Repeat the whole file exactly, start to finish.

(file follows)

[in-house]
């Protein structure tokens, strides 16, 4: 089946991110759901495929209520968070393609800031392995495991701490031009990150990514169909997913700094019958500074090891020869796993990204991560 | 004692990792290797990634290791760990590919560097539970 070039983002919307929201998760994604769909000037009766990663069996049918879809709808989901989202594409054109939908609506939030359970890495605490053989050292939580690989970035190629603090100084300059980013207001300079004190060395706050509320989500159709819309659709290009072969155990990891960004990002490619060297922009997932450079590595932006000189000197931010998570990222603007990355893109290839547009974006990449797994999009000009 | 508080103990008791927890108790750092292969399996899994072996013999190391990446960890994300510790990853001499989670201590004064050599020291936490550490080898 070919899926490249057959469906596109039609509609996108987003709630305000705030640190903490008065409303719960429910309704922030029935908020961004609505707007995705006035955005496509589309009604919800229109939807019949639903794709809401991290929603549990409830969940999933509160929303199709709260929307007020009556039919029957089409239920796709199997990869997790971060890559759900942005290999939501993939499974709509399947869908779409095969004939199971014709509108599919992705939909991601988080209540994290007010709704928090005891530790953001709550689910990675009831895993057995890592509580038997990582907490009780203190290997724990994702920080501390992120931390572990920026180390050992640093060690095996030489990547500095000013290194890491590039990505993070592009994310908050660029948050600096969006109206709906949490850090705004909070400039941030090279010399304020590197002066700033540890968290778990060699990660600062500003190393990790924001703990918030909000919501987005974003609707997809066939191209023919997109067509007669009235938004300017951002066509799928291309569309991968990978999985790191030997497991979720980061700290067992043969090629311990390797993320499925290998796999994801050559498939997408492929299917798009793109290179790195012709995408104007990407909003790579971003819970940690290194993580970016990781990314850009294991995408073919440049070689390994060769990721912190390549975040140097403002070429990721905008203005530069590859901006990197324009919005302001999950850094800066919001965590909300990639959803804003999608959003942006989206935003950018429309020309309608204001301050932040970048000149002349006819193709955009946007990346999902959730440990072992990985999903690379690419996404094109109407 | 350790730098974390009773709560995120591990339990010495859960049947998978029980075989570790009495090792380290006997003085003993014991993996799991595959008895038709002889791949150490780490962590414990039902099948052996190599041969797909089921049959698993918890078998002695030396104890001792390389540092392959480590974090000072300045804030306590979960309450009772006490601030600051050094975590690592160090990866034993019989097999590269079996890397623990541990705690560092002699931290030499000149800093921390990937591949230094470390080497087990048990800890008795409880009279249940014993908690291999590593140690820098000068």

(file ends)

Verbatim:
[in-house]
């Protein structure tokens, strides 16, 4: 089946991110759901495929209520968070393609800031392995495991701490031009990150990514169909997913700094019958500074090891020869796993990204991560 | 004692990792290797990634290791760990590919560097539970 070039983002919307929201998760994604769909000037009766990663069996049918879809709808989901989202594409054109939908609506939030359970890495605490053989050292939580690989970035190629603090100084300059980013207001300079004190060395706050509320989500159709819309659709290009072969155990990891960004990002490619060297922009997932450079590595932006000189000197931010998570990222603007990355893109290839547009974006990449797994999009000009 | 508080103990008791927890108790750092292969399996899994072996013999190391990446960890994300510790990853001499989670201590004064050599020291936490550490080898 070919899926490249057959469906596109039609509609996108987003709630305000705030640190903490008065409303719960429910309704922030029935908020961004609505707007995705006035955005496509589309009604919800229109939807019949639903794709809401991290929603549990409830969940999933509160929303199709709260929307007020009556039919029957089409239920796709199997990869997790971060890559759900942005290999939501993939499974709509399947869908779409095969004939199971014709509108599919992705939909991601988080209540994290007010709704928090005891530790953001709550689910990675009831895993057995890592509580038997990582907490009780203190290997724990994702920080501390992120931390572990920026180390050992640093060690095996030489990547500095000013290194890491590039990505993070592009994310908050660029948050600096969006109206709906949490850090705004909070400039941030090279010399304020590197002066700033540890968290778990060699990660600062500003190393990790924001703990918030909000919501987005974003609707997809066939191209023919997109067509007669009235938004300017951002066509799928291309569309991968990978999985790191030997497991979720980061700290067992043969090629311990390797993320499925290998796999994801050559498939997408492929299917798009793109290179790195012709995408104007990407909003790579971003819970940690290194993580970016990781990314850009294991995408073919440049070689390994060769990721912190390549975040140097403002070429990721905008203005530069590859901006990197324009919005302001999950850094800066919001965590909300990639959803804003999608959003942006989206935003950018429309020309309608204001301050932040970048000149002349006819193709955009946007990346999902959730440990072992990985999903690379690419996404094109109407 | 350790730098974390009773709560995120591990339990010495859960049947998978029980075989570790009495090792380290006997003085003993014991993996799991595959008895038709002889791949150490780490962590414990039902099948052996190599041969797909089921049959698993918890078998002695030396104890001792390389540092392959480590974090000072300045804030306590979960309450009772006490601030600051050094975590690592160090990866034993019989097999590269079996890397623990541990705690560092002699931290030499000149800093921390990937591949230094470390080497087990048990800890008795409880009279249940014993908690291999590593140690820098000068």